CAA should give agents ample time for any adjustments in its review, argues Miles Morgan Travel chairman Miles Morgan
So, we are up and running. Taking a holiday is no longer illegal and we have a list of green destinations.
While I had been hoping for a small list that introduced little prospect of those destinations moving to amber, even I was underwhelmed.
You know a list is small when it needs to be padded out with two destinations you won’t be going to this year and a further one that caused travel agents up and down the country to get their atlases out (OK, to Google it!).
Nevertheless, it is a start. And in my view, an initial large list that soon had to be changed would have been worse in the long term for us than a small list that grows.
Consumer confidence is fragile at the moment and further uncertainty with traffic light destination changes would not only damage this summer’s sales but would also hit forward bookings for 2022 and beyond.
Despite the efforts of Mr Shapps, an Indian variant and the boss of an online travel agency on a cheap publicity drive, our sales over the past two weeks have been the best in 14 months.
Cruise continues to drive this increase and it is so exciting to see ships preparing to sail again, albeit just around the UK. It’s a very important start. Both Clia, the cruise trade body, and the cruise lines themselves deserve huge plaudits for their efforts over recent months.
Before the announcement of the green list, a huge proportion of our sales was driven directly as a result of our marketing activity, through Zoom events, social media and the like. Now we are seeing natural enquiries come through, especially now our shops have reopened.
This is great news and a huge morale boost for my staff, our back-office teams and myself as the business owner. The tunnel has been long and dark and, while it is still tiny steps, it is a start and one we all, as an industry, deserve.
After the past 14 months or so and, before that, the demise of Thomas Cook, the Civil Aviation Authority is rightly reviewing regulation in the industry. I fully support efforts to ensure customers feel safe and secure financially when booking a holiday; it’s crucial.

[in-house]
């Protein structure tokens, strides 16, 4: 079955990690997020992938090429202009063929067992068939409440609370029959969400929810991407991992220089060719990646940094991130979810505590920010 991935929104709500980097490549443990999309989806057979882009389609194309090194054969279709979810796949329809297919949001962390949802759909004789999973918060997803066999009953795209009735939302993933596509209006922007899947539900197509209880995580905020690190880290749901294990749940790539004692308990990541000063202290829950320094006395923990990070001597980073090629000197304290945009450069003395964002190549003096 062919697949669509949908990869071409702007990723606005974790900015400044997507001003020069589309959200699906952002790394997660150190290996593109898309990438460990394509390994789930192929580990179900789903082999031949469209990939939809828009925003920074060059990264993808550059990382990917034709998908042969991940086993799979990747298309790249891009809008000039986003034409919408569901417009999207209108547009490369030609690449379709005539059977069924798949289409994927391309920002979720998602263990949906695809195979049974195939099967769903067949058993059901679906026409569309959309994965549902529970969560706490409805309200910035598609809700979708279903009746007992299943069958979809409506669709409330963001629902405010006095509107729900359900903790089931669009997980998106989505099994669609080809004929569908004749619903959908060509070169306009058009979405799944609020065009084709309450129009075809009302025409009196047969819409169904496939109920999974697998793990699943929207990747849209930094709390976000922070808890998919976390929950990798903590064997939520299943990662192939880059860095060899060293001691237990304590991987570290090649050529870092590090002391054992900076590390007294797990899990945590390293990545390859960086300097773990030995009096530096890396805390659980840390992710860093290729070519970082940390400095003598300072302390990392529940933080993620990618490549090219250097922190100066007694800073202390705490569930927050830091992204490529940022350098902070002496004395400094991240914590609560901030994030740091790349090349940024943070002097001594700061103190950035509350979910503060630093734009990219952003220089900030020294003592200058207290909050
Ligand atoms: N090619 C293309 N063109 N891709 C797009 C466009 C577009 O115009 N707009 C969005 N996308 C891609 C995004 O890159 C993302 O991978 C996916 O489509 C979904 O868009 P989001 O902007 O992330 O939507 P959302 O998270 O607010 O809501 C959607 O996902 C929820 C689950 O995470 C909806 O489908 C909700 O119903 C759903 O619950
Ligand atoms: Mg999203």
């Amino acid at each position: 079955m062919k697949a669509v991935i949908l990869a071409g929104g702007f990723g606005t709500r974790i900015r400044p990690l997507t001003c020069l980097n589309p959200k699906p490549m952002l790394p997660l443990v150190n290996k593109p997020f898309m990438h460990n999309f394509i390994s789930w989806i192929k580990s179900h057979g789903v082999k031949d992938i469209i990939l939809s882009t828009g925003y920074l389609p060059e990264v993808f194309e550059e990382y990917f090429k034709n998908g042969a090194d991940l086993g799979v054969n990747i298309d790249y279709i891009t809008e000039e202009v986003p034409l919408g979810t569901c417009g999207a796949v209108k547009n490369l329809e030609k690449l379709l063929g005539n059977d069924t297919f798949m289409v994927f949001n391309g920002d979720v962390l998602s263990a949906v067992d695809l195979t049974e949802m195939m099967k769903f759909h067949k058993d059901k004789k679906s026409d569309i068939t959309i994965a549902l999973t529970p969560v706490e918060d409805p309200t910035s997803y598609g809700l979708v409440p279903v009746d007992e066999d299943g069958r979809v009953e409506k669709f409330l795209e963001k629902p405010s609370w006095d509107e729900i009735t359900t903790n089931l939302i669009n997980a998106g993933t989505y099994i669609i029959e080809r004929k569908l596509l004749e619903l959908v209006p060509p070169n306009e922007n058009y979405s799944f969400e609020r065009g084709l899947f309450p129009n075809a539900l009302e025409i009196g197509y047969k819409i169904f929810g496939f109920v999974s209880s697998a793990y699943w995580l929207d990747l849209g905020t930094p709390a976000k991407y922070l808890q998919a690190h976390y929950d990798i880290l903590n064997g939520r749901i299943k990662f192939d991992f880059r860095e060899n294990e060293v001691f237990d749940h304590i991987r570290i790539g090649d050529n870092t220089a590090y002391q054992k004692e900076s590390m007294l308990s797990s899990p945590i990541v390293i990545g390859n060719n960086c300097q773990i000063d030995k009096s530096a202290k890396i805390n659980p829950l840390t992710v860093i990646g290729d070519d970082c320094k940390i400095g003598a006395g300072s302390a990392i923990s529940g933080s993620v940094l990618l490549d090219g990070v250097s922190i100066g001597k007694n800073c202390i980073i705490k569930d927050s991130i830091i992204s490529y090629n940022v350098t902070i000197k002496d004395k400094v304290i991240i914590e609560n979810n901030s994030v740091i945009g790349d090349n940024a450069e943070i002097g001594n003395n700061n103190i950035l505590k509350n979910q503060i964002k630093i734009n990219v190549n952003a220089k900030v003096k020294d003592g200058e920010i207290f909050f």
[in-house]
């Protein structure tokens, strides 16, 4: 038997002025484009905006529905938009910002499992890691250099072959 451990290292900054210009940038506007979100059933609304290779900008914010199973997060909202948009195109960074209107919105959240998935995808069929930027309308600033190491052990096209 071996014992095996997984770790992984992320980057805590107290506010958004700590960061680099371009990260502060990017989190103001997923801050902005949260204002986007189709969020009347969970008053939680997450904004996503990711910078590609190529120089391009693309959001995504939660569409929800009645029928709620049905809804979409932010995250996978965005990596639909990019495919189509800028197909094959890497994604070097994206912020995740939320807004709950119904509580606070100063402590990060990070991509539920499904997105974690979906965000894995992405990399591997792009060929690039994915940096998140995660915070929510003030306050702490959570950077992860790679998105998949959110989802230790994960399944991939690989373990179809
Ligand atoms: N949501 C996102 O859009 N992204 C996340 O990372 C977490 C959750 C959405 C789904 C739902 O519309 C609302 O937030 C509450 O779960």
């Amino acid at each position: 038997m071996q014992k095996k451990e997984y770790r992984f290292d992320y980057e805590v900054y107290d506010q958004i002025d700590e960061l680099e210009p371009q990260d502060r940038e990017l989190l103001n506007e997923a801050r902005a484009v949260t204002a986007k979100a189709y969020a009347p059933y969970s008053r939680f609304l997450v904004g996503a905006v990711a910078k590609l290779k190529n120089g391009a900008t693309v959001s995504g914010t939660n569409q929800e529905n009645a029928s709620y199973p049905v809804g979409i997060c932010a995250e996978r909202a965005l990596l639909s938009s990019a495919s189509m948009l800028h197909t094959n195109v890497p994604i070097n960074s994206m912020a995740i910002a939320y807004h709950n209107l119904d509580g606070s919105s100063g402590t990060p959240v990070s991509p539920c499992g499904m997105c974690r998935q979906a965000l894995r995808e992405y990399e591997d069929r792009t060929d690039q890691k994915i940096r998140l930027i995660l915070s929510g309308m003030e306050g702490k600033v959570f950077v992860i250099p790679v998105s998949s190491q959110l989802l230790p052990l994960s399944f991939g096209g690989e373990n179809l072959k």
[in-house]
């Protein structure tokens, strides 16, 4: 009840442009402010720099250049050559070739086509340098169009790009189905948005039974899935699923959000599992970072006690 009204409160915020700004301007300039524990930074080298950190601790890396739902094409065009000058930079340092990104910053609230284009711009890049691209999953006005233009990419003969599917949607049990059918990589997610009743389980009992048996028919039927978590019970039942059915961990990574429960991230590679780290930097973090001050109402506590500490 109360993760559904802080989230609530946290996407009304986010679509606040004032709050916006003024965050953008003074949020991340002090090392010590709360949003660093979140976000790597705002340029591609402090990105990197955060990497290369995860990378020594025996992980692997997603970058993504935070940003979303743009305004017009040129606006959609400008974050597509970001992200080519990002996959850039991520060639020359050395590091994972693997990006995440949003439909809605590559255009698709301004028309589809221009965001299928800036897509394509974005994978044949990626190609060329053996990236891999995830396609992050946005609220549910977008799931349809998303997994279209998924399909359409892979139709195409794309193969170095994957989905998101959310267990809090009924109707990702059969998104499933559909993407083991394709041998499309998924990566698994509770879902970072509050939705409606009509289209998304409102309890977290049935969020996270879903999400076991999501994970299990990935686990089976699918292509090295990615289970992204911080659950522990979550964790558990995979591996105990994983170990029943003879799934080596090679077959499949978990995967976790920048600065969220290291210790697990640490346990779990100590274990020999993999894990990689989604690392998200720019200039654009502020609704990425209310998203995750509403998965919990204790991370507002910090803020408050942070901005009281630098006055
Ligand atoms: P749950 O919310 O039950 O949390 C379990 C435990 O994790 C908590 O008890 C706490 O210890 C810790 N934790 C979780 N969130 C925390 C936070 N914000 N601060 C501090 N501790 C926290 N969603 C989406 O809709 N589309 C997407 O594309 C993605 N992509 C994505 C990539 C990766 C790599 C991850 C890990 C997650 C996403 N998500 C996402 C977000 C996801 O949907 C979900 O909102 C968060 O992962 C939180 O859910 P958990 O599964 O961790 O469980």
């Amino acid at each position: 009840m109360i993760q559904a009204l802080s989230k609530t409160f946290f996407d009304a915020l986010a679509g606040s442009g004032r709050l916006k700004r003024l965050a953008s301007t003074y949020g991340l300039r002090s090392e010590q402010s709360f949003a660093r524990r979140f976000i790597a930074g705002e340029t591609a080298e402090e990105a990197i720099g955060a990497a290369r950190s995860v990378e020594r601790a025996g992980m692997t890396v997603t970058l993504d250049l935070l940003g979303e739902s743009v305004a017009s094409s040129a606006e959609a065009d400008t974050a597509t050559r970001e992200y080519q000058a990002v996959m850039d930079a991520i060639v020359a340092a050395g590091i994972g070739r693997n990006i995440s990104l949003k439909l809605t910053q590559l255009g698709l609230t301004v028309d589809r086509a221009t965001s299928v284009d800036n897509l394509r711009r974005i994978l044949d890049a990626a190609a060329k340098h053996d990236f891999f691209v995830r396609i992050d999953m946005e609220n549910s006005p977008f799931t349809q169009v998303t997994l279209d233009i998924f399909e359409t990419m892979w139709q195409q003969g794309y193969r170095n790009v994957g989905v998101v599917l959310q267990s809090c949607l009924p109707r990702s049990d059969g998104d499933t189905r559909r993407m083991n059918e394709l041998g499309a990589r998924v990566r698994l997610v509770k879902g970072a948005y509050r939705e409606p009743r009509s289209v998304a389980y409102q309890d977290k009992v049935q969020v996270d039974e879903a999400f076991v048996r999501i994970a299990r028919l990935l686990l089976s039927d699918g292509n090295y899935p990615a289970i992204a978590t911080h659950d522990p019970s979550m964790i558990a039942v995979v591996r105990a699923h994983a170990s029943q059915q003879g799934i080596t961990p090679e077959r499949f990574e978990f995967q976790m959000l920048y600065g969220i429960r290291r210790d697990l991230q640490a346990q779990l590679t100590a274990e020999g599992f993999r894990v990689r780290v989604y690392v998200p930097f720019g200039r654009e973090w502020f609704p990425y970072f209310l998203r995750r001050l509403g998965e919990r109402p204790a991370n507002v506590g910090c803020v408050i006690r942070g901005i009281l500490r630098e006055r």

The refund issue since Covid has truly exposed our industry. But my question is a simple one: does the CAA have the right target in its sights?
I have spoken to lots of senior executives from holiday companies over the past year. They all wanted to refund as soon as possible and they all wanted to do the right thing for our mutual customers. So why often did they not follow that through? The answer is very simple: the airlines simply flatly refused to refund. This put huge pressure on tour operators at a time when they were not holding the customer’s cash.
Yes, money can be put into trust funds. But it is vital, if this is the route chosen, that it includes the airlines. Without that, no lessons will have been learnt from this pandemic.
The timing of any change is crucial, though. Channelling all cash collected now into a trust fund – just as cash is at its lowest after Covid – would place massive financial pressure on agents’ day-to-day cashflows at the worst time. If too onerous, this could even push sales to unregulated providers and put customers more at risk. Never mind the virus, such a new regime would be the ‘third wave’ for agents and operators.
So my message to the regulators is: give us ample time for this adjustment, and please don’t even bother doing it if you don’t include the airlines. To agents and operators, I say be prepared; this third wave is coming and you need to be financially ready.
It’s all green shoots and potential banana skins. Thankfully, demand for travel will always be strong, but we need to keep pushing on and out of ‘Covidworld’ – and to watch out for that third wave.
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